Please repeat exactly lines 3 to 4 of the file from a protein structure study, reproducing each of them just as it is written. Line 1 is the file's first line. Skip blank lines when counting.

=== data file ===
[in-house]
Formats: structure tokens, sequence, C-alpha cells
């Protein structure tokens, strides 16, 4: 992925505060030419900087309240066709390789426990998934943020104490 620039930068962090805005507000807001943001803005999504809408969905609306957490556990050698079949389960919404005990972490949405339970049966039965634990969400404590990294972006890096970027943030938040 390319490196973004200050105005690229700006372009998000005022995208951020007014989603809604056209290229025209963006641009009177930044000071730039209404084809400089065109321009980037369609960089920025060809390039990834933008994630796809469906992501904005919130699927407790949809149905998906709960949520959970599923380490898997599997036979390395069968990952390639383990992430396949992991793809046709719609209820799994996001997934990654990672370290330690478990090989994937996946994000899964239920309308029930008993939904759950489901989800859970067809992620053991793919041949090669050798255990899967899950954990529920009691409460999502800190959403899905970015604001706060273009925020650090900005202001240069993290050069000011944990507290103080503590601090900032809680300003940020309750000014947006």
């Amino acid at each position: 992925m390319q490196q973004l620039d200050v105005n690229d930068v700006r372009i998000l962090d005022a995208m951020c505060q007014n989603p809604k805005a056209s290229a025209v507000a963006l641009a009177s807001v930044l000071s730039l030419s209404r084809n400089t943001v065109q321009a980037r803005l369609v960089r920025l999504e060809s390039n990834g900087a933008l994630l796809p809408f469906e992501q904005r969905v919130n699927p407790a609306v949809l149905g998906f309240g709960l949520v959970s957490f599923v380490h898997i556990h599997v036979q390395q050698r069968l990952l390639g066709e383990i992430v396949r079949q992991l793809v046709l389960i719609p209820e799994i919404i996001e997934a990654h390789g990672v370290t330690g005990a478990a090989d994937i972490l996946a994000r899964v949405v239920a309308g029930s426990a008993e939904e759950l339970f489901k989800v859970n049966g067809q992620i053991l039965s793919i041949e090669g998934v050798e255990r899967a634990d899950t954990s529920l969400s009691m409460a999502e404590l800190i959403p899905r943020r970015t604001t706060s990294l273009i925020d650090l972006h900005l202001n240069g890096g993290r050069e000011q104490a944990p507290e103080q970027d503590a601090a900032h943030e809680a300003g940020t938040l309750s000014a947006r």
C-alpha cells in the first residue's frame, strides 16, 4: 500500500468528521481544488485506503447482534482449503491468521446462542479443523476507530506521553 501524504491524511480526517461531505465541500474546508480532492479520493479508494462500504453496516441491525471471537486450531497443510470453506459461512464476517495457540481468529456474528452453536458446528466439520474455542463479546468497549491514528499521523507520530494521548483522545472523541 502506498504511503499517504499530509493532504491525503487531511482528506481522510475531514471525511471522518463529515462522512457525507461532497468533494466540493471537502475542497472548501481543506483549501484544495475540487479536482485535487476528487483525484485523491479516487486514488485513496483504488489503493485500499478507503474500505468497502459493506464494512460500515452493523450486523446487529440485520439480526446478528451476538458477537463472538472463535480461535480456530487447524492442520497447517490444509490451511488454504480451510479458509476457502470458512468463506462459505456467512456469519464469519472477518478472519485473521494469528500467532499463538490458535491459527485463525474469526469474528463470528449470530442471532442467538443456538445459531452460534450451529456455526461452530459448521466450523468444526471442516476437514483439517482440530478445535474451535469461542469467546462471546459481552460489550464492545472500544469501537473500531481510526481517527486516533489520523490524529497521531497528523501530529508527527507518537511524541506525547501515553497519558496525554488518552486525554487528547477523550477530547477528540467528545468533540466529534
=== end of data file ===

């Protein structure tokens, strides 16, 4: 992925505060030419900087309240066709390789426990998934943020104490 620039930068962090805005507000807001943001803005999504809408969905609306957490556990050698079949389960919404005990972490949405339970049966039965634990969400404590990294972006890096970027943030938040 390319490196973004200050105005690229700006372009998000005022995208951020007014989603809604056209290229025209963006641009009177930044000071730039209404084809400089065109321009980037369609960089920025060809390039990834933008994630796809469906992501904005919130699927407790949809149905998906709960949520959970599923380490898997599997036979390395069968990952390639383990992430396949992991793809046709719609209820799994996001997934990654990672370290330690478990090989994937996946994000899964239920309308029930008993939904759950489901989800859970067809992620053991793919041949090669050798255990899967899950954990529920009691409460999502800190959403899905970015604001706060273009925020650090900005202001240069993290050069000011944990507290103080503590601090900032809680300003940020309750000014947006």
């Amino acid at each position: 992925m390319q490196q973004l620039d200050v105005n690229d930068v700006r372009i998000l962090d005022a995208m951020c505060q007014n989603p809604k805005a056209s290229a025209v507000a963006l641009a009177s807001v930044l000071s730039l030419s209404r084809n400089t943001v065109q321009a980037r803005l369609v960089r920025l999504e060809s390039n990834g900087a933008l994630l796809p809408f469906e992501q904005r969905v919130n699927p407790a609306v949809l149905g998906f309240g709960l949520v959970s957490f599923v380490h898997i556990h599997v036979q390395q050698r069968l990952l390639g066709e383990i992430v396949r079949q992991l793809v046709l389960i719609p209820e799994i919404i996001e997934a990654h390789g990672v370290t330690g005990a478990a090989d994937i972490l996946a994000r899964v949405v239920a309308g029930s426990a008993e939904e759950l339970f489901k989800v859970n049966g067809q992620i053991l039965s793919i041949e090669g998934v050798e255990r899967a634990d899950t954990s529920l969400s009691m409460a999502e404590l800190i959403p899905r943020r970015t604001t706060s990294l273009i925020d650090l972006h900005l202001n240069g890096g993290r050069e000011q104490a944990p507290e103080q970027d503590a601090a900032h943030e809680a300003g940020t938040l309750s000014a947006r």